Right… If you are anything like me, the compulsion in this moment is to think about all the people who are not doing the right thing and get increasingly wound up by it. I have seen so many Facebook statuses berating others for their failure to adhere to social distancing. So many angry and exasperated posts focusing on what others are doing wrong. This is not helpful. We cannot control the actions of others. We can only control our own actions and response to what we have been asked to do. There is no point fixating on all those who will not do the right thing at the moment. Focus instead on the bravery and beauty of every person who is trying to do what is right: who is home-schooling even though they don’t know what they are doing; who is working from home whilst entertaining a toddler; who is refusing to stock-pile even though they feel scared; who is trying hard to stay connected with friends, family and neighbours in new and creative ways.
Pure…There is no one more pure than Jesus. He alone is altogether lovely. He alone is without a negative thought. Without an ulterior motive. Use this time to look to him. Read your bible. We’re heading towards Easter. We won’t be able to celebrate it as we are accustomed, but we can still celebrate the incredible truth of Jesus dying in our place. We can still celebrate that his blood has washed us clean. That by his wounds we are healed from all sin and shame. That he who had no sin became sin for us so that we might become the righteousness of God, that we might become pure.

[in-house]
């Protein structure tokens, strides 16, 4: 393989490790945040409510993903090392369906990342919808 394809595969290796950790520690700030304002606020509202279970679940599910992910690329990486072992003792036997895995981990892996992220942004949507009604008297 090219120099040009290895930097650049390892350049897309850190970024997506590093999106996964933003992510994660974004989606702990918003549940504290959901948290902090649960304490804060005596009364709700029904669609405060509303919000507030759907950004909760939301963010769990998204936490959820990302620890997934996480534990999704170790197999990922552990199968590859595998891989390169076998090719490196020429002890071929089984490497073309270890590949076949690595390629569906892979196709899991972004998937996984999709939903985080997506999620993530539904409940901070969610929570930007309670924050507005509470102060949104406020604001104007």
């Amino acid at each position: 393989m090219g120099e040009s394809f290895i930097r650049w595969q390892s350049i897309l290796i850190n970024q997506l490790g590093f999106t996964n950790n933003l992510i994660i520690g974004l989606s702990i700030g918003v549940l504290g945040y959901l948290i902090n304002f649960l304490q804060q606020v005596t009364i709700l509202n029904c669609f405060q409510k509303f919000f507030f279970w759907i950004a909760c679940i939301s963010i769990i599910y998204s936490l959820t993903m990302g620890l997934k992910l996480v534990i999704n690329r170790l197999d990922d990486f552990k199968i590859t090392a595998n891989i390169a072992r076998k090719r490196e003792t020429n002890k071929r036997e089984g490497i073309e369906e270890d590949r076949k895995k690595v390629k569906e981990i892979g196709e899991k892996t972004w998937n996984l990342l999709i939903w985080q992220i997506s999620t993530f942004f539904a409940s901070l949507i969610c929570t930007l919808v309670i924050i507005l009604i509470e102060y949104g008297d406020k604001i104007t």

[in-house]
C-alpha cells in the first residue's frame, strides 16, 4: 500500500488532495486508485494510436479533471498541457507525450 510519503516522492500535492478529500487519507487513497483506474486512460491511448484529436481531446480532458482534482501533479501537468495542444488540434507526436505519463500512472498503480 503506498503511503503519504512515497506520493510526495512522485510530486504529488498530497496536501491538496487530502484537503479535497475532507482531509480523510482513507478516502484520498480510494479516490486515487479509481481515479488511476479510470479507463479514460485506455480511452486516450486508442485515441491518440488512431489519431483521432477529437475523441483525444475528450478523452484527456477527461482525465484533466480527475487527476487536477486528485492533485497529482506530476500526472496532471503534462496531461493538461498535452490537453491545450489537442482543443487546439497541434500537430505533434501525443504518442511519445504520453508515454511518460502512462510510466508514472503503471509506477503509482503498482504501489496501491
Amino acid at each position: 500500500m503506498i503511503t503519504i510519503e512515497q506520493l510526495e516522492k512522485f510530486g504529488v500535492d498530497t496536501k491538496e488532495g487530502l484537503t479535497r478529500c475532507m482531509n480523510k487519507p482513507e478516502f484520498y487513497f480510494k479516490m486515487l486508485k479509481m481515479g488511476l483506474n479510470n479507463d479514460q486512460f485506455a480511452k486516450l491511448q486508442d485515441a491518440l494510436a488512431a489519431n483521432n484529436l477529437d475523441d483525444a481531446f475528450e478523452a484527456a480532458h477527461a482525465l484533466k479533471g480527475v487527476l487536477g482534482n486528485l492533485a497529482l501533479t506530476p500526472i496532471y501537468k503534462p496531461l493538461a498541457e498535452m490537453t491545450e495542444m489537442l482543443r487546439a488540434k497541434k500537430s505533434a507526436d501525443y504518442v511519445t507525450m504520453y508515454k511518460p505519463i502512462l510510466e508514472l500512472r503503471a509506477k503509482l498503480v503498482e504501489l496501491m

Lovely… Look outside your window. Look into the face of your children. Look at the pictures your grandchildren sent you in the post. Look at the buds blooming in the garden, the flowers pushing up through the soil, the birds making their nests in the trees. Get yourself off Facebook for a while. Take a break from the news and social media. Fill your mind up with everything you love. Distract yourself with beauty. Watch videos of Yellowstone Park or the San Diego Zoo or Blue Planet instead of videos of panic buying in Asda at 6am. There is so much loveliness around. The sun is even shining for us. Enjoy it.
I could go on… Paul does…admirable…excellent…praiseworthy...
Now is the moment, when we have to choose how we are going to respond. We have to get a handle on our minds and what our thought processes are doing to us. I’m an English graduate so I keep thinking about John Milton’s line from Paradise Lost, “The mind is its own place, and in itself can make a heaven of hell, a hell of heaven.”
These are hellish times. It certainly feels like we are living in some kind of strange, surreal, apocalyptic sci-fi film that we used to watch for entertainment. So let us fix our eyes on Jesus today. Let us fix our minds on him. Let us think about what is helpful to us and to others. And let us remember that this is going to pass. As a friend of mine posted to Facebook this morning, there will be a day a beautiful June day in a few months’ time when there have been no new cases of Covid19 for 3 weeks and we can breathe again. “All shall be well, and all shall we well, and all manner of thing shall be well.” (Julian of Norwich)
Think about such things today.
Think about such things today.